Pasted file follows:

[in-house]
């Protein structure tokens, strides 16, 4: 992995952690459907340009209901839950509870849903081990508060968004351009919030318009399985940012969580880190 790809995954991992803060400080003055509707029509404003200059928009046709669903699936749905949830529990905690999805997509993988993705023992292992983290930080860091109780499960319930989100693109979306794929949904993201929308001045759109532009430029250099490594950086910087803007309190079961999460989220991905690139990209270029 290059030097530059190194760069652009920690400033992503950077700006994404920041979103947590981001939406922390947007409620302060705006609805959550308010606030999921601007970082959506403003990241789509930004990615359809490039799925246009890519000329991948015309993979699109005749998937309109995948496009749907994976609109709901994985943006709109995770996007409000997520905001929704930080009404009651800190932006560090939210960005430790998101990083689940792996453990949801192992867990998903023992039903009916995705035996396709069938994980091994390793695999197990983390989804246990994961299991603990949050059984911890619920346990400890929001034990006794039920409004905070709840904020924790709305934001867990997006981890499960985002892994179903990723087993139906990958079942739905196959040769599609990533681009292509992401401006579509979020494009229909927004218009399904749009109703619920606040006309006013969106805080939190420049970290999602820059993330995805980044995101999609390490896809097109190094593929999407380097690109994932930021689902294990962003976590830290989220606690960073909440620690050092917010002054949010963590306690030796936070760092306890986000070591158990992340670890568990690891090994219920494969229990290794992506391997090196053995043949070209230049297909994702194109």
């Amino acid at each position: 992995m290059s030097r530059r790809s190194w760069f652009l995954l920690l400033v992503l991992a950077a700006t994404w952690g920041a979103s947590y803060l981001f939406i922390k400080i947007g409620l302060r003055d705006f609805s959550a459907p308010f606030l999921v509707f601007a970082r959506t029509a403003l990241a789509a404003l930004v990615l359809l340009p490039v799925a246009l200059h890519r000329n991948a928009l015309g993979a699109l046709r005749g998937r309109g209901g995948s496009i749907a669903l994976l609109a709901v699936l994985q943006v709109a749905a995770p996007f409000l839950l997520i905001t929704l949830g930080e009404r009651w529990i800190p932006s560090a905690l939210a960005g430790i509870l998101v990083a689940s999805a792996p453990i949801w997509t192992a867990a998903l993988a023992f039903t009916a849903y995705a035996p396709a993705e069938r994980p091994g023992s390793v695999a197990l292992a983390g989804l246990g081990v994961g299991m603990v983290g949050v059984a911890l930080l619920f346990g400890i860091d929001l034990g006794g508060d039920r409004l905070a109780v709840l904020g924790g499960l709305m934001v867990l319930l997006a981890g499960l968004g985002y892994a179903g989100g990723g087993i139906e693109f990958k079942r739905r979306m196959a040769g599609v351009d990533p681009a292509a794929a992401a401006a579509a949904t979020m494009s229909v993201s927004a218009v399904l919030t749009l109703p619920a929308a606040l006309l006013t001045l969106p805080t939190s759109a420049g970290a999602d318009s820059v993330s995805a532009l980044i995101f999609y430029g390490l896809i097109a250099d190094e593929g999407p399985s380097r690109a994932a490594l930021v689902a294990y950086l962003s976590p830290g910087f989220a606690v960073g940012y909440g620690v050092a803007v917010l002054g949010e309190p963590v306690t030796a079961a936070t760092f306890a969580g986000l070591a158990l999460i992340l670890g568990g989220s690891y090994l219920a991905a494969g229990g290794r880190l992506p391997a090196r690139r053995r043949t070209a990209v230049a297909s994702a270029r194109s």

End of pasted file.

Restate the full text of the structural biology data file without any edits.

[in-house]
């Protein structure tokens, strides 16, 4: 992995952690459907340009209901839950509870849903081990508060968004351009919030318009399985940012969580880190 790809995954991992803060400080003055509707029509404003200059928009046709669903699936749905949830529990905690999805997509993988993705023992292992983290930080860091109780499960319930989100693109979306794929949904993201929308001045759109532009430029250099490594950086910087803007309190079961999460989220991905690139990209270029 290059030097530059190194760069652009920690400033992503950077700006994404920041979103947590981001939406922390947007409620302060705006609805959550308010606030999921601007970082959506403003990241789509930004990615359809490039799925246009890519000329991948015309993979699109005749998937309109995948496009749907994976609109709901994985943006709109995770996007409000997520905001929704930080009404009651800190932006560090939210960005430790998101990083689940792996453990949801192992867990998903023992039903009916995705035996396709069938994980091994390793695999197990983390989804246990994961299991603990949050059984911890619920346990400890929001034990006794039920409004905070709840904020924790709305934001867990997006981890499960985002892994179903990723087993139906990958079942739905196959040769599609990533681009292509992401401006579509979020494009229909927004218009399904749009109703619920606040006309006013969106805080939190420049970290999602820059993330995805980044995101999609390490896809097109190094593929999407380097690109994932930021689902294990962003976590830290989220606690960073909440620690050092917010002054949010963590306690030796936070760092306890986000070591158990992340670890568990690891090994219920494969229990290794992506391997090196053995043949070209230049297909994702194109």
């Amino acid at each position: 992995m290059s030097r530059r790809s190194w760069f652009l995954l920690l400033v992503l991992a950077a700006t994404w952690g920041a979103s947590y803060l981001f939406i922390k400080i947007g409620l302060r003055d705006f609805s959550a459907p308010f606030l999921v509707f601007a970082r959506t029509a403003l990241a789509a404003l930004v990615l359809l340009p490039v799925a246009l200059h890519r000329n991948a928009l015309g993979a699109l046709r005749g998937r309109g209901g995948s496009i749907a669903l994976l609109a709901v699936l994985q943006v709109a749905a995770p996007f409000l839950l997520i905001t929704l949830g930080e009404r009651w529990i800190p932006s560090a905690l939210a960005g430790i509870l998101v990083a689940s999805a792996p453990i949801w997509t192992a867990a998903l993988a023992f039903t009916a849903y995705a035996p396709a993705e069938r994980p091994g023992s390793v695999a197990l292992a983390g989804l246990g081990v994961g299991m603990v983290g949050v059984a911890l930080l619920f346990g400890i860091d929001l034990g006794g508060d039920r409004l905070a109780v709840l904020g924790g499960l709305m934001v867990l319930l997006a981890g499960l968004g985002y892994a179903g989100g990723g087993i139906e693109f990958k079942r739905r979306m196959a040769g599609v351009d990533p681009a292509a794929a992401a401006a579509a949904t979020m494009s229909v993201s927004a218009v399904l919030t749009l109703p619920a929308a606040l006309l006013t001045l969106p805080t939190s759109a420049g970290a999602d318009s820059v993330s995805a532009l980044i995101f999609y430029g390490l896809i097109a250099d190094e593929g999407p399985s380097r690109a994932a490594l930021v689902a294990y950086l962003s976590p830290g910087f989220a606690v960073g940012y909440g620690v050092a803007v917010l002054g949010e309190p963590v306690t030796a079961a936070t760092f306890a969580g986000l070591a158990l999460i992340l670890g568990g989220s690891y090994l219920a991905a494969g229990g290794r880190l992506p391997a090196r690139r053995r043949t070209a990209v230049a297909s994702a270029r194109s």